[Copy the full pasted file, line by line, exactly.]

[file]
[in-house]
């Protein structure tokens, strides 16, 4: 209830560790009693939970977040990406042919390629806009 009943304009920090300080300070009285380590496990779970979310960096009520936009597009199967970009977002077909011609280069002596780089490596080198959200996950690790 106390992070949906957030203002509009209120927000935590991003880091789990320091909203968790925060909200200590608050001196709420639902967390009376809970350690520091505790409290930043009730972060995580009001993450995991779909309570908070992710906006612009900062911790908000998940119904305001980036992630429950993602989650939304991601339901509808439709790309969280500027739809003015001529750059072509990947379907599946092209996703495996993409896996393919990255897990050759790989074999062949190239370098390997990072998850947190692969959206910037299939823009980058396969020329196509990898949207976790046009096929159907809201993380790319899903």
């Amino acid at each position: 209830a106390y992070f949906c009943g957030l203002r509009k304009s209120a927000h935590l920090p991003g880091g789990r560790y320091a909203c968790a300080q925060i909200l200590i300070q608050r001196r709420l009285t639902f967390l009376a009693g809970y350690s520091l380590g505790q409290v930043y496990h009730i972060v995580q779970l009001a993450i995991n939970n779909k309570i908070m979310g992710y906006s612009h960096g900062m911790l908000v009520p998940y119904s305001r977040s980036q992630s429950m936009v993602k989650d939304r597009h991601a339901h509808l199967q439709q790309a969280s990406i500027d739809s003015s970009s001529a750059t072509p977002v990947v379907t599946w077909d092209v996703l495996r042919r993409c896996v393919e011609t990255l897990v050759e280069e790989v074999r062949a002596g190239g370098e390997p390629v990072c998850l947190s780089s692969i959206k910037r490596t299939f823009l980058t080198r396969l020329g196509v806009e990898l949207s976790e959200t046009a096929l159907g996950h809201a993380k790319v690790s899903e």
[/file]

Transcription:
[in-house]
């Protein structure tokens, strides 16, 4: 209830560790009693939970977040990406042919390629806009 009943304009920090300080300070009285380590496990779970979310960096009520936009597009199967970009977002077909011609280069002596780089490596080198959200996950690790 106390992070949906957030203002509009209120927000935590991003880091789990320091909203968790925060909200200590608050001196709420639902967390009376809970350690520091505790409290930043009730972060995580009001993450995991779909309570908070992710906006612009900062911790908000998940119904305001980036992630429950993602989650939304991601339901509808439709790309969280500027739809003015001529750059072509990947379907599946092209996703495996993409896996393919990255897990050759790989074999062949190239370098390997990072998850947190692969959206910037299939823009980058396969020329196509990898949207976790046009096929159907809201993380790319899903």
């Amino acid at each position: 209830a106390y992070f949906c009943g957030l203002r509009k304009s209120a927000h935590l920090p991003g880091g789990r560790y320091a909203c968790a300080q925060i909200l200590i300070q608050r001196r709420l009285t639902f967390l009376a009693g809970y350690s520091l380590g505790q409290v930043y496990h009730i972060v995580q779970l009001a993450i995991n939970n779909k309570i908070m979310g992710y906006s612009h960096g900062m911790l908000v009520p998940y119904s305001r977040s980036q992630s429950m936009v993602k989650d939304r597009h991601a339901h509808l199967q439709q790309a969280s990406i500027d739809s003015s970009s001529a750059t072509p977002v990947v379907t599946w077909d092209v996703l495996r042919r993409c896996v393919e011609t990255l897990v050759e280069e790989v074999r062949a002596g190239g370098e390997p390629v990072c998850l947190s780089s692969i959206k910037r490596t299939f823009l980058t080198r396969l020329g196509v806009e990898l949207s976790e959200t046009a096929l159907g996950h809201a993380k790319v690790s899903e």